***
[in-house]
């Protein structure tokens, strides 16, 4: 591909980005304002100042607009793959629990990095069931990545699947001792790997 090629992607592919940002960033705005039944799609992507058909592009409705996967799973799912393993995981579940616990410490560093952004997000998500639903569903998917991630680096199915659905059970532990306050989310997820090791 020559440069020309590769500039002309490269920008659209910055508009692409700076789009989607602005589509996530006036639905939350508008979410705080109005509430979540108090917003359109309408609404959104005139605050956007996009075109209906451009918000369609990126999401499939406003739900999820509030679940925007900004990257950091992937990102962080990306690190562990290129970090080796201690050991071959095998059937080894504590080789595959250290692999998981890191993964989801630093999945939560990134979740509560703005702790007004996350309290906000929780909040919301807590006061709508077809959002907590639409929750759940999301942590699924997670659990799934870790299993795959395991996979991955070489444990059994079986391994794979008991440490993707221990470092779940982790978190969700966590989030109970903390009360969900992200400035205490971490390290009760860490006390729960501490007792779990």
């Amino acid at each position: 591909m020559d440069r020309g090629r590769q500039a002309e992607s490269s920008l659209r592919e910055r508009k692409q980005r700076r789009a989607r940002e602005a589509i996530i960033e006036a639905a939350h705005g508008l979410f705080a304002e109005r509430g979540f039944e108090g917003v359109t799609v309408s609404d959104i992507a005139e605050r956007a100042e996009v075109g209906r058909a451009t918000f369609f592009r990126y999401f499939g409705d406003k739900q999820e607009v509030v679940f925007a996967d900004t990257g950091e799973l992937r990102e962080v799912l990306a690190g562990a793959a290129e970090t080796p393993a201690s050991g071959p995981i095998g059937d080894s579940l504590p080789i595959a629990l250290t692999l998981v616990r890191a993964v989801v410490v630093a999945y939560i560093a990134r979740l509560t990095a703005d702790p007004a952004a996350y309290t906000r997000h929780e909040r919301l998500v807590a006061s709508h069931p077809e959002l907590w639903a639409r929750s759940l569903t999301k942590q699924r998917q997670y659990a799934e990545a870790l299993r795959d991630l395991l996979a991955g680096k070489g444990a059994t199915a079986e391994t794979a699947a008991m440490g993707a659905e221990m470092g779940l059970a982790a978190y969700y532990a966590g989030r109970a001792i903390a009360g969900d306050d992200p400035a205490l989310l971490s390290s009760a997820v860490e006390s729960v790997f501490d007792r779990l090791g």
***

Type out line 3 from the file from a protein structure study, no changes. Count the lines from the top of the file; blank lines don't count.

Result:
């Amino acid at each position: 591909m020559d440069r020309g090629r590769q500039a002309e992607s490269s920008l659209r592919e910055r508009k692409q980005r700076r789009a989607r940002e602005a589509i996530i960033e006036a639905a939350h705005g508008l979410f705080a304002e109005r509430g979540f039944e108090g917003v359109t799609v309408s609404d959104i992507a005139e605050r956007a100042e996009v075109g209906r058909a451009t918000f369609f592009r990126y999401f499939g409705d406003k739900q999820e607009v509030v679940f925007a996967d900004t990257g950091e799973l992937r990102e962080v799912l990306a690190g562990a793959a290129e970090t080796p393993a201690s050991g071959p995981i095998g059937d080894s579940l504590p080789i595959a629990l250290t692999l998981v616990r890191a993964v989801v410490v630093a999945y939560i560093a990134r979740l509560t990095a703005d702790p007004a952004a996350y309290t906000r997000h929780e909040r919301l998500v807590a006061s709508h069931p077809e959002l907590w639903a639409r929750s759940l569903t999301k942590q699924r998917q997670y659990a799934e990545a870790l299993r795959d991630l395991l996979a991955g680096k070489g444990a059994t199915a079986e391994t794979a699947a008991m440490g993707a659905e221990m470092g779940l059970a982790a978190y969700y532990a966590g989030r109970a001792i903390a009360g969900d306050d992200p400035a205490l989310l971490s390290s009760a997820v860490e006390s729960v790997f501490d007792r779990l090791g």